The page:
Happy Women’s History Month! As March comes to an end, we want to recognize the skilled female artisans who craft many of Mata Traders’ pieces, as well as pay tribute to strong, inspirational women of India who’ve made their mark on history. Below is a compilation of just a few of the courageous women who have broken down barriers and changed their country for the better.

Medhar Patkar

Image source: http://www.outlookindia.com/people/medha-patkar/4574

Activist turned politician, Medhar Patkar is a well-known advocate for sustainability, just land acquisition and development, workers rights, and the rights of slum and forest dwellers. Over the years, Patkar has led the fight against numerous development projects in India that have threatened to displace marginalized groups and hurt the environment. She is most famous for founding Narmada Bachao Andolan (NBA), a social movement that protests the construction of a number of large dams across the Narmada River. Patkar has been the recipient of numerous awards throughout her career, including the Human Rights Defender Award from Amnesty International and the Mother Teresa Award for Social Justice.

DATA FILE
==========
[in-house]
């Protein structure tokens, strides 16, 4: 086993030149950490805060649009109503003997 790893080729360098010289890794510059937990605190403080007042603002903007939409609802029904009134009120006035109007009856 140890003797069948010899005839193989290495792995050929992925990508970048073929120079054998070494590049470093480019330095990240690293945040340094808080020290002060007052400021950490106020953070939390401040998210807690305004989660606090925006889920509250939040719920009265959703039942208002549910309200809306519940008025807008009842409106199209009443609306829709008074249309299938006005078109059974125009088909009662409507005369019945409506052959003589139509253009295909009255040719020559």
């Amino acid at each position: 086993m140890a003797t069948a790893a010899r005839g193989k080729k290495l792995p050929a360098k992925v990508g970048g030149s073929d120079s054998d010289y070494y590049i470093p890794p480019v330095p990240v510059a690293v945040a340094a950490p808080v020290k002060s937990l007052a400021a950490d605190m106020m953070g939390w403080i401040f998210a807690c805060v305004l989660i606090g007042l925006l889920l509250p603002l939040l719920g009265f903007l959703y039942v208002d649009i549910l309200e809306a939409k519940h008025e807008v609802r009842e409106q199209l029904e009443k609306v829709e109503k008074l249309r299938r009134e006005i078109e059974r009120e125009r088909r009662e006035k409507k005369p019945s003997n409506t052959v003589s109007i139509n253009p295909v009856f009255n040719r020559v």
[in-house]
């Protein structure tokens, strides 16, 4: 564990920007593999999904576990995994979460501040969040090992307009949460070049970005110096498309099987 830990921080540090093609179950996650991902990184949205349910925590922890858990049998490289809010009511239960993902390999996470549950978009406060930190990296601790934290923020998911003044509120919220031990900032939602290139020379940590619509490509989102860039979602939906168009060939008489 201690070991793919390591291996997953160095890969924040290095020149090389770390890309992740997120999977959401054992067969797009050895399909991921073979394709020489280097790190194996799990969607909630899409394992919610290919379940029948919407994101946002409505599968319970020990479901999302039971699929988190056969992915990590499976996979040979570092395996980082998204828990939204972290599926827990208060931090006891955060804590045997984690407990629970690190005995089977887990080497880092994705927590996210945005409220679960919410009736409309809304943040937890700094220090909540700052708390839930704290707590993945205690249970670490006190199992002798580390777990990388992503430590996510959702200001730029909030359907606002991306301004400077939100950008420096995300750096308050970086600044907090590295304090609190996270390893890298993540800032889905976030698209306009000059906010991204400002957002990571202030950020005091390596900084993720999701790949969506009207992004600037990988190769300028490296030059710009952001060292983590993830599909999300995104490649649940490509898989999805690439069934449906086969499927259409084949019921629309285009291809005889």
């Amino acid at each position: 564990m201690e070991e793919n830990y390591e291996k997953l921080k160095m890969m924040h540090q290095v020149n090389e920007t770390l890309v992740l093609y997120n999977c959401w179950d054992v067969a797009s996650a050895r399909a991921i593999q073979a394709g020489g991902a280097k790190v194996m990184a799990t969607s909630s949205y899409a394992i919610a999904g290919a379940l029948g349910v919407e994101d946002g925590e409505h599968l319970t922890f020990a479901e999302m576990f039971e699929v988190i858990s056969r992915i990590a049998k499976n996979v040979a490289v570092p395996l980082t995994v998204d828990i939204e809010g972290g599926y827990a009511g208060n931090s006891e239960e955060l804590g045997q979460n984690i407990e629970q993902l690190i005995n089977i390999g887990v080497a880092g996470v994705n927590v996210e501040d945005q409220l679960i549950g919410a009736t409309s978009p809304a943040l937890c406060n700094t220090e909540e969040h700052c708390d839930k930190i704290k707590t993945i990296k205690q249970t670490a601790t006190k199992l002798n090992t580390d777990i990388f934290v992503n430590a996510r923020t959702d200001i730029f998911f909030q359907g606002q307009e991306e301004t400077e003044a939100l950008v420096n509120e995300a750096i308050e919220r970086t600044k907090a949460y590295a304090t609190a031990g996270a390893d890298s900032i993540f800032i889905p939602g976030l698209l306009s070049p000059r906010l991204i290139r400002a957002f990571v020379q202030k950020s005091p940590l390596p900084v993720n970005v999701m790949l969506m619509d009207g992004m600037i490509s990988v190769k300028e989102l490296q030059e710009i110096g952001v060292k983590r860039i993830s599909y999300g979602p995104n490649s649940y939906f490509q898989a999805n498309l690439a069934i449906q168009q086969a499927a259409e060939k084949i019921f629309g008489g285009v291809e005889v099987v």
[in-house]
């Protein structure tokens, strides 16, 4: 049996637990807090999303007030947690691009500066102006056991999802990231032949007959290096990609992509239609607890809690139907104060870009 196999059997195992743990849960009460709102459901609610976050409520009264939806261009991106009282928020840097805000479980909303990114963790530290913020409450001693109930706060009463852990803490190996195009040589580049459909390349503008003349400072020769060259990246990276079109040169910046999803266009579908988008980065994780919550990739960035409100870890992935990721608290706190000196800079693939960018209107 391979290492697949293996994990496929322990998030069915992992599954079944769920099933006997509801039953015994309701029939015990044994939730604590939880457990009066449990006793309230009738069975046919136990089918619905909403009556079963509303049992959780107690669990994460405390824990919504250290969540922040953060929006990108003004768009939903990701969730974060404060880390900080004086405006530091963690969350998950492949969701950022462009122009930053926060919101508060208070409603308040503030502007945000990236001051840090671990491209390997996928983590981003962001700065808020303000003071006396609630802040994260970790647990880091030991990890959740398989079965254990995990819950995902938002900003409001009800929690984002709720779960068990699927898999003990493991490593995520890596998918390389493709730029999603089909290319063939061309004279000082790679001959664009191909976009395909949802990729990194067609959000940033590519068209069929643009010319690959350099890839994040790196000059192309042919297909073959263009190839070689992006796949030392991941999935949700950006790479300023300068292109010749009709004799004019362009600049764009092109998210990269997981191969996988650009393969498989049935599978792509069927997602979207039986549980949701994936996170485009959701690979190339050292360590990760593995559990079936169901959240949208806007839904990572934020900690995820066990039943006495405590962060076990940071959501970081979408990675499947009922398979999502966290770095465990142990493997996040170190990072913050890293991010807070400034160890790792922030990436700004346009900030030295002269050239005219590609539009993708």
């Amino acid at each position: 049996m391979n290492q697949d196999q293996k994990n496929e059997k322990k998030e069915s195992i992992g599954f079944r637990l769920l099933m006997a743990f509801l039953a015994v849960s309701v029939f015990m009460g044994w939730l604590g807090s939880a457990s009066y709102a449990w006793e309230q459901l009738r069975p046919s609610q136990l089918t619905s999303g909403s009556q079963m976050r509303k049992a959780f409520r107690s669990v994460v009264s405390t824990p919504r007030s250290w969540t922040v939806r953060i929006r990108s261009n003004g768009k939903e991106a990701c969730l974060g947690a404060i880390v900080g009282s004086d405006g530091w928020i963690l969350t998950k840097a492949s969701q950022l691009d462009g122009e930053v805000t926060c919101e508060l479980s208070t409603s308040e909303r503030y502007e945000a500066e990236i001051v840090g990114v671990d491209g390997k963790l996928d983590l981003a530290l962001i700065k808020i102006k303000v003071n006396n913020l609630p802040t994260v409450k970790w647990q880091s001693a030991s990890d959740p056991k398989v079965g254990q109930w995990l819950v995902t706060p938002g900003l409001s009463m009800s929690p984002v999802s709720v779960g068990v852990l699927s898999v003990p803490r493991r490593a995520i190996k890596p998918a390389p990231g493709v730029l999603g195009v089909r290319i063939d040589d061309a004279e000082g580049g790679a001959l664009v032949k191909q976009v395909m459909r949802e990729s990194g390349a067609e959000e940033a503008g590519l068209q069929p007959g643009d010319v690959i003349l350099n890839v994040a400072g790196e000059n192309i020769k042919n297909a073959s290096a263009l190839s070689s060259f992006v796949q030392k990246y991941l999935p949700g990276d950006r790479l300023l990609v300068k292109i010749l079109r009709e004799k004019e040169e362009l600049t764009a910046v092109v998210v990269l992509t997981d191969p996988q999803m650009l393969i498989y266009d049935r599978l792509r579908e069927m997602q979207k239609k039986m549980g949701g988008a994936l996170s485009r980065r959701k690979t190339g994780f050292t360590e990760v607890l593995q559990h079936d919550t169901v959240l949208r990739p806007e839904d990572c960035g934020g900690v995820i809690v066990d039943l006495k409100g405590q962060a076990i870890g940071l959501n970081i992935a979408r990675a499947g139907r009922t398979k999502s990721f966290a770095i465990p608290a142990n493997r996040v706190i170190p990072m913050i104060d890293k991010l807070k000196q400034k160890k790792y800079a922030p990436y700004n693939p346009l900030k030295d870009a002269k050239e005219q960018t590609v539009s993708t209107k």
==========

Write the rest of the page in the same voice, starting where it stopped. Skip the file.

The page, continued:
Irom Chanu Sharmila

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Recently ending her 16-year hunger strike on March 14, Irom Chanu Sharmila, also known as the “Iron Lady of Manipur,” had been fasting in protest of the Armed Forces Special Powers Act (AFSPA) since she was 28 years old. AFSPA grants the military the right to to use unregulated force in “disturbed” areas of India in order to prevent uprisings. As a consequence of her protest, Sharmila was arrested for “attempted suicide,” detained at a hospital, and fed through a nasal tube after beginning her hunger strike. Realizing that her fast was not bringing about the kind of change she’d hoped, Sharmila ended her hunger strike and shifted course to pursue a career in politics. Her legacy of passion and perseverance make her among the most influential women of India.